British Columbia Mine Reclamation Symposium

Site groundwater management strategies : groundwater metal remediation using Permeable Reactive Barriers Choi, Michael; Lin, Ben; Hamm, Rob; Viehweger, Gabriel; Tolera, Haile; Kolb, Thomas 2013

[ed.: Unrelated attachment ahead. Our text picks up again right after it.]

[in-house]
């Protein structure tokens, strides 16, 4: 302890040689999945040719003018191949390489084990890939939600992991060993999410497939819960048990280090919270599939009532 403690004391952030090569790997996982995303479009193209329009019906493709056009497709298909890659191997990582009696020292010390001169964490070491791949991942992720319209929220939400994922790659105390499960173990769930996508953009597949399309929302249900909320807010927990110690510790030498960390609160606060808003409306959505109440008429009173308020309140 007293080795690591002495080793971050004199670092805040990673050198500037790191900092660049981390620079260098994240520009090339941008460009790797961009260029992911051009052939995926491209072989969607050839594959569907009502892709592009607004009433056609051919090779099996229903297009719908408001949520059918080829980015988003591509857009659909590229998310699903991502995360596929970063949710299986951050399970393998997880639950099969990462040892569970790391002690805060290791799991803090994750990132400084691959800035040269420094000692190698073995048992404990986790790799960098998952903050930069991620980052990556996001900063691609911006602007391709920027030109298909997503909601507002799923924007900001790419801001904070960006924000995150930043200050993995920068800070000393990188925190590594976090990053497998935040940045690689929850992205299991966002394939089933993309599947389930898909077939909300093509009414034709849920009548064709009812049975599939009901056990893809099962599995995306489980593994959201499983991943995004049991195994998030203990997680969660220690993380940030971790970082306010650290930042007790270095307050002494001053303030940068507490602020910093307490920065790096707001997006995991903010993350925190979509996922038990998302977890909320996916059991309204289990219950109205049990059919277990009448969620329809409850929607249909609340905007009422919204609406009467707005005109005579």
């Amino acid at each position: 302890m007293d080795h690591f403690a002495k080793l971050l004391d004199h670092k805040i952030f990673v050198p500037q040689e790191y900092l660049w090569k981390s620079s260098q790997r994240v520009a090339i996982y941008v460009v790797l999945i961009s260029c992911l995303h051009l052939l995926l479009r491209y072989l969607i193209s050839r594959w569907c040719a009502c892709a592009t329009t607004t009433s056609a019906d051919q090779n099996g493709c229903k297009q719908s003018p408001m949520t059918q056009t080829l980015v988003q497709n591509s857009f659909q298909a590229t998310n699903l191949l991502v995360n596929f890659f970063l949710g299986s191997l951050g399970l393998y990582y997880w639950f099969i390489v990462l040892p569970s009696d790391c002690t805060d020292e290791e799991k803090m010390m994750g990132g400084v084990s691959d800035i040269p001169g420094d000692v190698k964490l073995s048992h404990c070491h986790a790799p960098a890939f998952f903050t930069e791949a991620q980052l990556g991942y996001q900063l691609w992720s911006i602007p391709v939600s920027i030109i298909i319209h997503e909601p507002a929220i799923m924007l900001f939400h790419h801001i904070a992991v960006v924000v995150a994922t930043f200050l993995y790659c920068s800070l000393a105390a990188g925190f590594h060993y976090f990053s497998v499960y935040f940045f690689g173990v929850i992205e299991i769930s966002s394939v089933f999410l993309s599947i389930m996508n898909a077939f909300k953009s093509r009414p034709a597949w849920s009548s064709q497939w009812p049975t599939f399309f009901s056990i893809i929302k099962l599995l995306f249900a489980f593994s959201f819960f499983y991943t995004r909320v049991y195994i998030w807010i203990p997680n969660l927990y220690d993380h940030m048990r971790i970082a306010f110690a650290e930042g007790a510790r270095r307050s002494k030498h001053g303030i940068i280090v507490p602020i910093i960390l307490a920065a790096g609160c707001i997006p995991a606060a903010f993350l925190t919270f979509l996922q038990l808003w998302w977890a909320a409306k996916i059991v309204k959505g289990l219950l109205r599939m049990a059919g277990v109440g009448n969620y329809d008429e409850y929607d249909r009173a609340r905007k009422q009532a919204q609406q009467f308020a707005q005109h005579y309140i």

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SITE GROUNDWATER MANAGEMENT STRATEGIES:  GROUNDWATER METAL REMEDIATION USING PERMEABLE REACTIVE BARRIERS    Michael Choi, B.Sc. Ben Lin, B.A.Sc., P.Eng. Rob Hamm Gabriel Viehweger, MS, P.Geo.   Haile Tolera, M.Sc., Ph.D. Thomas Kolb, B.Sc., GIT   Hemmera Inc. Suite 250-1380 Burrard Street Vancouver, BC V6Z 2H3   ABSTRACT Permeable reactive barriers (PRBs) can be a successful site management tool for groundwater impacted by Metal Leaching and Acid Rock Drainage (ML/ARD). Using a sustainable biological and chemical treatment approach, they intercept and passively treat dissolved metal contaminant plumes, thereby reducing risks to the receiving environment and downstream receptors. Drawing on previous experience with PRBs containing an innovative mixture of organic leaf compost, limestone and zero valent iron, we will discuss strategies for remediation of metal contaminant plumes.   PRBs are flexible and can be adapted to site conditions. PRB design considers contaminant concentrations and plume morphology; then optimizes PRB physical configurations and media composition to best match target treatment performance requirements. Tandem treatment walls can be designed to intercept high dissolved metal concentrations. Principals for design and installation in tidally influenced foreshore environments are also considered including the placement of targeted media mixes. Installation techniques successfully applied to date have included a slurry-assisted continuous trenching method through sand and gravels and rejuvenation of existing walls using a caisson method to sustainably extend the life of PRB sections.   A review of PRB geochemical performance has demonstrated successful reduction of metal concentrations through bacterially mediated sulphate reduction with formation of sulphide minerals, formation of mineral oxyhydroxides, and adsorption and co-precipitation with iron oxyhydroxides. Removal rates have been typically greater than 99% (for example, copper and zinc reductions from magnitudes of 10?s mg/L to <0.001 mg/L). Mineralogical analysis of media cores indicated the formation of sulphides, secondary precipitates, and oxyhydroxides.   PRBs provide a site-specific, flexible and effective approach to address management of groundwater ML/ARD in a variety of mine site applications; therefore, reducing potential impacts to the environment. In the presentation, we will explore potential design and installation strategies for PRBs and their remediation performance.     Key Words: passive treatment, sulphate reducing bacteria, biological treatment design     PRB PASSIVE TREATMENT TECHNOLOGY   Permeable reactive barriers (PRBs) are included in a family of passive treatment technologies that can remediate metal contamination in water (Skousen et al., 2005). Open Limestone Drains, Anoxic Limestone Drains, Constructed Wetlands (aerobic and anaerobic), and Sulfate-Reducing Bioreactors are all examples of passive treatment, which may be defined as the removal of contaminants by applying naturally occurring biochemical or chemical reactions, materials, and/or water gradients (including gravity).   The principle treatment strategy for a PRB is to intercept contaminated groundwater in-situ (hence the term ?barrier?) with a reactive media, which then reacts or adsorbs contaminants as the groundwater flows under natural or induced gradients (Blowes et al., 2000). Note that different reactive materials can be used in PRBs to treat a wide variety of metal contaminants (Table 1).   Table 1. Examples of Reactive Media used in PRBs for Metal Remediation1  Principal Reaction Mechanism  Reactive Media Precipitation (Eh) Zero valent iron (ZVI), iron slag,  Ferrous hydroxide, Ferrous carbonate, Ferrous sulphide Precipitation (pH) Limestone Precipitation (biochemical)  Organic matter (leaf detritus, compost, wood mulch, sawdust, manure, hay, sludge) Adsorption Peat, Lignite (Brown coal), Fly ash Organic matter (leaf detritus, compost, wood mulch, sawdust, manure, hay, sludge)  Aluminosilicates (Zeolite), Activated Alumina Phosphates (Apatite) Activated Carbon, Exchange Resins Notes:   (1) PRBs can also treat organic hydrocarbons and chlorinated solvents. Their principal reaction mechanisms would include chemical destruction, biodegradation and adsorption using similar reactive media.      The reactive media and treatment mechanisms shown above are not mutually exclusive. For example, organic matter based PRBs (the focus of this paper) can be mixed with limestone and ZVI, thereby enhancing precipitation (biochemical) of metal sulfides, while also creating a stable precipitation environment (Eh, pH) for metal oxyhydroxides and adsorption to organic matter.   ORGANIC MATTER, LIMESTONE AND ZVI PRBs  For organic based PRBs, biochemical treatment relies on the biologically mediated anoxic reduction of sulphate to sulfide by creating conditions favourable for sulphate-reducing bacteria species such as desulfovibrio, hence harnessing their natural metabolic processes (Equation 1). )1(2)(2)(2)()(24)(2 222 OHCOSHHSOOCH aqaqaqaqs ++?+++?    (1) Where: CH2O(s) = Organic substrate The short-lived hydrogen sulfide anion quickly reacts with dissolved metal cations to form insoluble precipitates (Equation 2).   ++ +?+ HMeSSHMe saqaq 2)()(2)(2      (2) Where: MeS(s) = Metal precipitate  Other reactions also occur in combined organic matter/ZVI PRBs, depending on the type and content of the reactive media and geochemical environment. For example, as ZVI iron dissolves into an anaerobic solution to form oxyhydroxides (Equation 3), divalent metal contaminants can be captured through subsequent co-precipitation (Equation 4) and secondary precipitation (Equation 5) mechanisms.   )()(2)(22)(0 22 aqgaqs OHHFeOHFe?+ ++?+     (3) )()(22)(2)(2 4)(3 aqsaqaq HOHFeMeOOHMeFe+++ +?++     (4) )(2)()(2 )(2 saqaq OHMeOHMe ?+?+      (5) Where: Fe0(s) = Zero Valent Iron  Note that biologically mediated sulphate to sulfide reduction by sulphate reducing bacteria and ZVI chemical reactions mutually occur in anoxic environments. Maintaining an anaerobic, low Eh, neutral pH environment is essential for promoting growth of sulphate-reducing bacteria and proper functioning of organic matter/ZVI PRBs.   Adsorption of metals to organic surfaces also occurs, although these include weak physical attachments (i.e. Van der Waals forces) that allow remobilization with changes in geochemistry such as increases in Eh or reductions in pH. However, adsorbed metals can be transformed through the precipitation reactions above, or through ion exchange reactions occurring on the surfaces of the organic matter.   PRB DESIGN  To work effectively PRBs require contaminated water to flow through the reactive media; hence design of the barrier is important. A principle aspect of PRB design is the balance between four design factors: media reactivity, longevity, structure, and permeability. Regarding PRB permeability, reactive media should have a higher hydraulic conductivity than the surrounding soils to prevent changes in groundwater flow (i.e. underflow beneath the PRB).  However, permeability must be balanced with the desire to maximize reactive media densities in the PRB to provide effective treatment. Likewise, while effective treatment (and reduced residence time) occurs with materials with higher reactivity, this must be balanced by media longevity. Longevity can be considered a temporal design factor which unites the three other design factors. In summary, all four design factors are interdependent and require careful planning to properly unite with site-specific conditions (Table 2) to develop a successful PRB.   An iterative approach can be applied to balance the technical requirements (and cost efficacy) for the PRB design. First, individual design and site factors are assessed for technical feasibility and cost. Critical design factors are then ranked and input into a decision matrix which then identifies those combinations of design elements to be shortlisted and studied in depth.  Table 2. Summary of Design Tenets for PRBs    Design Factors Site-Specific Conditions Longevity Reactivity Reactive media type - Identify reactive media/mix appropriate for contaminants  - Bench/pilot scale to determine media reaction kinetics using site water  - Reactivity safety factors Water chemistry  - Seasonal variations - Contaminant concentration maximums (and future changes)  - Biological, anion/cation competition for reactive media (passivation, wall face fouling) Site-specific treatment criteria Permeability Permeability safety factors  - Permeability modeling to prevent reduced flow or underflow  - Reactive media passivation and wall face fouling Site hydrogeology  - Seasonal variations  - Soil stratigraphy  - Heterogeneous flow (lateral or vertical) Structure Barrier morphology  - Tailor media/mix (residence time and PRB thickness) for higher contaminant flux zones - Oxygen ingress (use different media  mix near surface to reduce permeability or cap with water table/surface barrier) - Flow capture (i.e. funnel and gate, sheet pile walls) - Designs to address chemistry, permeability, site or equipment limitations Installation methods - Wall dimensions - Scale of work - Available installation equipment and their advantages and limitations on use Plume morphology  - Variations in concentration spatially (lateral and vertical features)  Site morphology  - Available space for PRB - Bedrock topology or confining layers to key into - Surface flows (avoid oxygenated water infiltrating into PRB) - Terrain and site accessibility Installation methods - Reactive media sourcing (local or imported) - Media quality and availability - Geotechnical (slopes, depth)  Notes:   Longevity can be considered a temporal design factor based on media reactivity, structure and permeability considerations.  REACTIVITY  PRBs are designed to passively intercept contaminants flowing through a reactive media. A thorough understanding of site water chemistry (i.e. not just contaminants) is required to determine an appropriate reactive media type or media mix (e.g. organic matter, limestone and ZVI). This includes understanding potential future changes in groundwater chemistry where site water quality continues to evolve (i.e. due to changes in contaminant source or ML/ARD uncertainties). Seasonal and other groundwater variations are also important in determining contaminant maximum concentrations and flux.  As with any water treatment approach, bench-scale column testing is conducted to verify reaction kinetics of different media types/mixes, and hence establish residence times required to achieve site-specific treatment criteria. Reactive media candidates shortlisted for full scale use and site contaminant groundwater maximum concentrations are tested to realistically determine reaction kinetics. Uncertainties in the column test kinetics, seasonal variations and/or future concentrations can be reduced by incorporating design safety factors.   For organic matter, limestone and ZVI based PRBs, a variety of organic materials can be incorporated into the design. For example, organic matter (ideally sustainably sourced at or near the site) can include compost, wood chips, hay, or manure (Waybrant et al., 1998, Waybrant et al., 2002, Figueroa et al., 2004).  Microbes preferentially metabolize organic matter from easiest to more difficult; from simple sugars and acids to larger organic matter such as cellulose. It is recognized that PRBs are dynamic environments, where microbes play a key role in reaction kinetics for PRBs (Logan et al., 2005). Complex microbial communities including sulphate-reducing bacteria are reliant on the ?supplied? PRB organic materials and each other to degrade organic matter and share nutrients. Hence, considering a variety of different organic materials (quality not just quantity), and understanding the evolution and succession of microbial communities as a PRB matures is important to maximize PRB design and longevity.   As part of preliminary design, site water quality is assessed for potential reactive media competition or fouling by other contaminants, cations or anions. Reactive media competition and oxygen ingress are sources of unintended PRB degradation. For example, ZVI can be fouled by calcium carbonates, sulphates, and silicates which can coat (passivate) iron surfaces, reducing both reaction rates and porosity (hence permeability) of the PRB (ITRC, 2005, 2011). Oxygen ingress (a key concern in bioreactors) can also cause excessive degradation of ZVI through formation of oxyhydroxides, causing both passivation of surfaces and permeability reductions. Regardless, as a PRB matures, both unintended and intended precipitates that are formed (including Reactions 1 to 5 above) begin to accumulate in the front face of the wall (wall face fouling), causing permeability to decline.   Field observations of cores from a mature PRB (composed of pea gravel, leaf compost, limestone, and ZVI) indicated the presence of wall face fouling and spatially erratic cementation similar to solely ZVI PRBs (Philips et al., 2010). It is likely that heterogeneous groundwater flow and/or contaminant flux and/or subtle density variations in the reactive media may have aggravated or contributed to the formation of preferential flow paths (such as macropores) through the PRB media.  PRB design can account for this performance concern through a) residence time safety factors (i.e. decrease media density and increase thickness) in combination with b) permeability safety factors (see Permeability below), and/or c) structural improvements (see Structure below) creating transition zones or surface capping to limit oxygen ingress (Li et al., 2005, 2010).   PERMEABILITY  Like any site remediation process, a thorough understanding of site groundwater hydrogeology and geology provides a strong foundation for PRB permeability design.   PRB design can account for variations in soil permeability and heterogeneous or preferential flow paths (Hemsi et al., 2006). For example, a sand and gravel soil stratigraphic layer within a sand unit will likely convey a larger proportion of groundwater flow and hence contaminant flux. An appropriate PRB design would consider implications of the highly conductive sand and gravel unit on media residence time, permeability requirements, and wall structure. Depending on the complexity and scale of groundwater contamination, and site geologic and hydrogeological features, different PRB media mixes can then be customized to account for areas of higher or lower contamination.   For sites with complex subsurface hydrogeology and groundwater contamination, modeling of site groundwater flow and solute transport is beneficial in understanding site flow regimes, potential changes to flow paths once the PRB is installed into the ground, and supporting decision making for rejuvenation by assessing future changes in PRB longevity (such as gradual permeability reduction).   Again, note that permeability is balanced with the desire to increase the density of reactive media to promote an effective treatment environment (i.e. low Eh for organic matter/ZVI walls), and for cost effectiveness of handling and installing smaller media volumes. To avoid significant changes in groundwater flow patterns, the hydraulic conductivity of the PRB media should be higher than that of the surrounding soil. Accounting for permeability safety factors (and depending on site-specific conditions), reactive media conductivities could be expected to be several times higher than the surrounding soils. Previously installed PRBs included conductivity design targets approximately one order of magnitude higher than site soils (Ludwig et al., 2002), where design and installation was in highly conductive sand and gravel soils.   To achieve a desired permeability target, clean sorted sand or gravel can be mixed with reactive media. Permeability testing of different mixture ratios is integrated as part of column testing to best harmonize reactivity and longevity requirements. Note that accurate measurement of mixture ratios is critical to understanding permeability relationships during bench scale comparison testing, and for selecting a mix for full scale installation.  Barrier configuration can also be used in conjunction with barrier composition to achieve a long-term permeability targets (see Structure Section below).  As material sources are identified for testing, verifying their quality also becomes important. Accurate grain size distributions and consistent grades of materials will reduce uncertainties in permeability and kinetic column testing, and ensure testing is representative of potential full scale installation (see Installation below). For example, passivation and PRB wall face fouling (and associated permeability losses) can be mitigated by specifying minimum particle sizes, and expected particle size distributions for individual media components (i.e. organic matter, limestone, ZVI).    STRUCTURE  An advantage of PRB technology is its flexibility in design, and direct in-situ placement of reactive media where it is needed to remediate contamination. As reactive media metrics such as media mix ratios and thickness (to achieve a residence time) are established, the structure (i.e. dimensions and features) of the PRB can be fit to conform to site topography such as a creek bank or over an undulating subsurface bedrock surface to intercept contamination.     As part of proper site management and where site terrain allows, groundwater is ideally intercepted near the source to avoid contaminant mixing and dispersion down gradient, therefore necessitating treatment of larger groundwater volumes by the PRB. For instance, anoxic seeps or adit discharge locations are ideal candidates for PRBs since media can be installed directly over the seep and buried in place.   Conceptually, PRBs can be installed as either a continuous wall or as a funnel and gate configuration. Funnel and gate PRBs include a hydraulic cutoff wall to redirect groundwater toward the PRB. While both have their merits and challenges; site conditions (plume morphology and hydrogeology) and costs for equipment will largely dictate which method will be employed. For example, remote sites without accessible power may only consider installation of a continuous PRB. Where contamination is shallow and spread over a large lateral distance, a funnel and gate may be feasible. Expected timing and cost for rejuvenation should also be considered as part of structural planning (i.e. cost advantages for media replenishment of a continuous wall versus funnel and gate PRB).            Figure 1. Continuous Wall and Funnel and Gate PRB Designs   As noted previously, variations in groundwater contamination are often present due to asymmetries in source contamination and heterogeneities in subsurface geology. As groundwater contamination is rarely uniform in depth or lateral extent, different media mixes can be emplaced as layers in a PRB (Figure 2), or in separate PRB wall sections.  Also note surface caps (Figure 2) can be used to reduce atmospheric oxygen ingress from ground surface and mitigate potential passivation and permeability issues. Where the groundwater table varies seasonally or due to tidal cycles, a top layer of less permeable media (to at least the permanently saturated groundwater table) can also be used to suppress oxygen ingress and maintain water saturation above the anaerobic zone of the PRB.     Figure 2. Layered PRB Design   For areas of highest groundwater contamination, tandem walls can be used to increase residence time and/or overcome geotechnical and equipment trenching width limitations. The media mix can be identical or of different types (Figure 3) and/or ratios. Additionally, for cost and efficiency, groundwater contamination toward the outer edges of the plume can either be intercepted using single PRBs, or cut-off walls (funnels) installed to redirect contaminated water to the tandem wall.                 Figure 3. Tandem Wall PRB Configuration For example, a laterally dispersed groundwater metal plume was identified in a highly permeable tidally-influenced aquifer. Higher contamination occurred at shallow depths, likely confined by the presence of a saltwater wedge and freshwater density differences. Two tandem walls were installed to differing depths; one wall intercepting solely the highest contamination and a deeper wall to intercept both shallow and deeper contamination.       As noted previously, PRB design should consider the potential for permeability losses due to passivation and wall face fouling caused by precipitation. This can be addressed through structure by creating a transition wall in front of a main reactive wall. The transition wall intercepting groundwater would have a lower proportion of reactive media (or a different media type altogether as shown in Figure 3), hence dispersing precipitates over a larger media volume.   Although not proven, another transition wall approach may be to increase the wall face surface area. Instead of installing a lower proportion of reactive media, alternating layers of higher permeability materials such as pea gravel could be bedded with reactive media. This ?layer cake? approach could maintain similar reactive media density in the transition wall as the main wall, but also create macropores that are more resistant to face fouling issues.                  Figure 4. Tandem Wall PRB Configuration with Layer Cake Transition Wall  INSTALLATION Installation will directly affect the reactivity, permeability and hence longevity of the PRB. Three factors are important to successful installation of a PRB ? quality of materials, quality of process, and quality of installation method.   Careful control over material quality is essential to ensure adequate reactivity and permeability of the PRB. This includes consistency in particle size ranges and chemical quality of materials such as ZVI and organic material. Prior to and during installation, a materials quality management plan should be established.    Quality in process includes thorough reactive media mixing and careful placement of the media into the ground to avoid mix separation (through unintended gravity sorting) and densification (affecting permeability). Ironically, while thorough mixing is required to ensure consistent reaction kinetics and permeability throughout the PRB, organic materials, limestone and ZVI for PRBs should not be mixed aggressively to avoid pulverization of the reactive materials. To address this, media materials can be measured, placed into stockpiles, and then mixed in a set pattern with an excavator to maximize mixing while reducing unnecessary handling of the material. Gravimetric and permeameter analysis can then be used to verify mixing thoroughness.  Time is also essential for installation as ZVI will continue to undergo undesirable aerobic reactions with atmospheric oxygen and moisture until it can be placed into the ground. Cementation of stockpiles will become visually apparent as the mixed piles sit on the ground surface. While this cementation is usually broken up during handling for installation, it is preferred that mixing and emplacement occurs within days of each other (usually pending gravimetric and permeameter analysis of the pile) to avoid potential effects on material quality.  Decision factors in determining a suitable PRB installation method include the wall thickness (to achieve residence time), the depth for installation, availability (and costs) of specialized trenching equipment, and site specific geotechnical conditions (ITRC, 2005, 2011). PRB installation methods are diverse and are beginning overlap with pressure injection methods typically applied to source zone remediation. Current installation methods include sheet pile wall and backfill, slurry trenching (polymer slurry to stabilize trench walls), continuous trenching/backfill, deep soil mixing, caisson, pressure/jet grouting, and directional injection. Each has their advantages and limitations in achieving site-specific objectives.   For one example, the design of a PRB required installation depths greater than 15 meters through highly permeable, tidally influenced sand and gravels. The design also required a minimum wall thickness greater than 2 m. Slurry trenching using an excavator bucket (approximately 2 m wide) was identified as the most appropriate method. For installation, a large long-arm excavator and clamshell on a crawler crane were used to respectively excavate native soils and carefully place mixed media into a guar slurry trench.   REJUVENATION While it can be assumed that reactivity, permeability and longevity design factors have largely been considered for the installation of the initial PRB, rejuvenation of PRBs should also consider enhancement ?tweaks? for the new PRB. One critical additional component of rejuvenation becomes the consideration of geochemical stability of the spent media and its long term reactivity (due to new media addition, mechanical agitation, oxygen ingress during reinstallation); and if removal is necessary, its management for disposal. During rejuvenation assessment for one PRB, some of the methods considered included:     ? Slurry trenching ? Potential geotechnical concerns associated with subsurface settlement of the existing PRB media and surrounding soils. Risks for wall failure were high. Could remove all spent media. ? Pressure/jet grouting or directional injection of new carbon and ZVI materials - Densification of soil was a concern. Potential uncertainties associated with subsurface injection control (differing conductivities of the permeable sand and gravel soils and the existing media), and adjacent utilities. Stability of spent media and its reactivity with new media was a concern. ? Deep soil mixing. Densification of soil was a concern. Potential uncertainties associated with quality control (complete mixing), and limitations given depths required. Stability of spent media and its reactivity with new media was a concern.  ? Overlapping round caissons ? Densification of soil was a concern. Required rehandling and wasting of new media in overlapping caissons. Could remove all spent media.  ? Non-overlapping caissons ? Densification of soil was a concern. Did not require rehandling of new media. Stability of spent media and its reactivity with new media was a concern. ? Box Caissons - Densification of soil a concern. Did not require rehandling of new media.   PERFORMANCE   PRB performance monitoring includes three basic components: geochemistry in transects across the PRB, hydraulic conductivity, and mineralogy. Geochemistry for compost, limestone, ZVI PRBs includes chemical analysis of target contaminants of concern, and key indicator parameters such as concentrations of other divalent metals sensitive to PRB geochemistry, pH, alkalinity, dissolved organic carbon, redox potential, and dissolved sulphide and sulphate (Sasaki et al., 2008). For example, organic and ZVI based PRBs require anoxic, reducing conditions. It would be expected that the redox potential would be low following installation and increase gradually over the lifetime of the PRB as treatment media is consumed. Overall, a firm understanding of the reactions taking place within the designed PRB will guide the selection of the geochemical indicators required for performance monitoring.  For the past decade, the chemical performance of PRBs has been proven at many sites (Skousen et al., 2005, Ludwig et al., 2009). Chemical removal rates for a PRB monitored over the past decade have typically remained greater than 99%, with reductions for several target divalent metal contaminants reduced by several orders of magnitude (10?s mg/L to <0.001 mg/L). Mass flux calculations and removal rates are also useful to determine the performance (ITRC, 2011) and potential longevity changes in the PRB.  Hydraulic conductivity testing for the PRB will vary depending on its size, complexity and age. Testing may include slug testing, estimation of hydraulic conductivity using continuous water level monitoring (Millham and Howes, 1995), pump testing, and tracer testing. Care should be taken not to induce migration of organic media caused by more aggressive mechanical water extraction methods (i.e. slug testing and pump testing).   As a PRB matures, organic carbon content decreases and ZVI surfaces degrade, while authigenic secondary mineral precipitates accumulate (i.e. wall face fouling). Collection of cores for gravimetric and mineralogical analysis can be useful in inferring the geochemical environment in which the minerals were formed, and contaminant mass flux treated/captured, and the quality and quantity of organic carbon materials remaining.  CONCLUSIONS  PRBs are a cost effective, site-specific, and sustainable treatment technology. The long-term performance of PRBs provide a sustainable solution to more active treatment technologies where remote site or source access may be difficult and point-of-use power may be cost prohibitive. Current state of the technology and life-cycle estimates (Higgins et al., 2009) indicates that PRB systems have low monitoring costs over their life-span (assuming at least ten years). The only long-term costs are routine compliance and monitoring costs (ITRC, 2011).   This is in contrast to active treatment systems which require energy for groundwater pumping, pipes and water treatment infrastructure, and imported chemicals. Although active treatment technologies are more reliable and definitive in their treatment capability - their capital and on-going costs can be considerably higher than a passive system.   PRBs offer a site-specific, sustainable solution to managing groundwater contamination at mine sites. A sustainable PRB design will ideally use locally sourced materials and structurally fit the PRB into site features to minimize disturbance. An advantage of this passive treatment method is that it provides in situ, on-site source and pathway removal of contaminants, which reduces risks to down gradient receptors. With careful planning and attention to quality, PRBs can offer significant cost savings compared to other technologies.  REFERENCES  Blowes, D. W. Ptacek, C.J. Benner, S.G. McRae, C.W.T. Bennett, T.A. Puls, R.W. 2000. Treatment of Inorganic Contaminants Using Permeable Reactive Barriers. Journal of Contaminant Hydrology 45: 123-37.  Figueroa, L. Seyler, J. Wildeman, T. Characterization of organic substrates used for anaerobic bioremediation of mining impacted waters. Proceedings, International Mine Water Association Conference, Jarvis, A., ed, September 20-25, 2004, Newcastle, England pg. 43-52.  Hemsi, P.S. Shackelford, C.D. An evaluation of the influence of aquifer heterogeneity on permeable reactive barrier design. Water Resources Research, Vol. 42, W03402  Higgins, M.R. and Olson T.M. 2009 Life-cycle case study comparison of permeable reactive barrier versus pump-and-treat remediation. Environmental Science and Technology, 43: 9432?38.  ITRC (Interstate Technology & Regulatory Council). 2005. Permeable Reactive Barriers: Lessons Learned/New Directions - PRB-4. Washington, D.C.: Interstate Technology & Regulatory Council, Permeable Reactive Barriers Team.   ITRC (Interstate Technology & Regulatory Council). 2011. Permeable Reactive Barrier: Technology Update - PRB-5. Washington, D.C.: Interstate Technology & Regulatory Council, PRB: Technology Update Team  Li, L. Benson C.H. Lawson, E.M. 2005. Impact of mineral fouling on hydraulic behavior of permeable reactive barriers. Groundwater, July-August; 43(4):582-96.  Li, L. Benson C.H. 2010. Evaluation of five strategies to limit the impact of fouling in permeable reactive barriers. Journal of Hazardous Materials, September 15;181(1-3):170-80     Logan, M.V. Reardon, K.F. Figueroa, L.A. McLain, J.E. Ahmann, D.M. 2005. Microbial community activities during establishment, performance, and decline of bench-scale passive treatment systems for mine drainage. Water Research, 39:4537-4551   Ludwig, R.D. McGregor, R.G. Blowes, D.W. Benner, S.G. Mountjoy, K. 2002. A permeable reactive barrier for treatment of heavy metals. Groundwater, 40 No. 1:59-66  Ludwig, R.D. Smyth, D.J. Blowes, D.W. Spink L.E. Wilkin, R.T. Jewett, D.G. Weisener, C.J. 2009.  Treatment of Arsenic, Heavy Metals, and Acidity Using a Mixed ZVI-Compost PRB. Environmental Science and Technology, 43: 1970?76.  Millham, N.P. and Howes, B.L. 1995. A Comparison of Methods to Determine K in a Shallow Coastal Aquifer. Groundwater, Vol. 33, No. 1. January-February 1995.  Philips, D.H. Van Nooten, T. Bastiaens, L. Russell, M.I. Dickson, K. Plant, S. Ahad, J.M. Newton, T. Elliot, T. Kalin, R.M. 2010. Ten year performance evaluation of a field-scale zero-valent iron permeable reactive barrier installed to remediate trichloroethene contaminated groundwater. Environmental Science and Technology, May 15;44(10):3861-9  Sasaki, K. Blowes, D.W. Ptacek, C.J. Gould, W.D. 2008. Immobilization of Se(VI) in mine drainage by permeable reactive barriers: column performance. Applied Geochemistry, 23, 1012?1022.  Skousen, J.G. Ziemkiewicz, P.F. 2005. Performance of 116 passive treatment systems for acid mine drainage. National Meeting of the American Society of Mining and Reclamation, Breckenridge, CO, June 19-23, 2005.  Waybrant, K.R. Blowes, D.W. Ptacek, C.J. 1998. Selection of reactive mixtures for use in permeable reactive walls for treatment of mine drainage. Environmental Science and Technology, 32(13):1972-1979  Waybrant, K.R. Ptacek, C.J. Blowes, D.W. 2002 Treatment of mine drainage using permeable reactive barriers: column experiments. Environmental Science and Technology, 36:1349-1356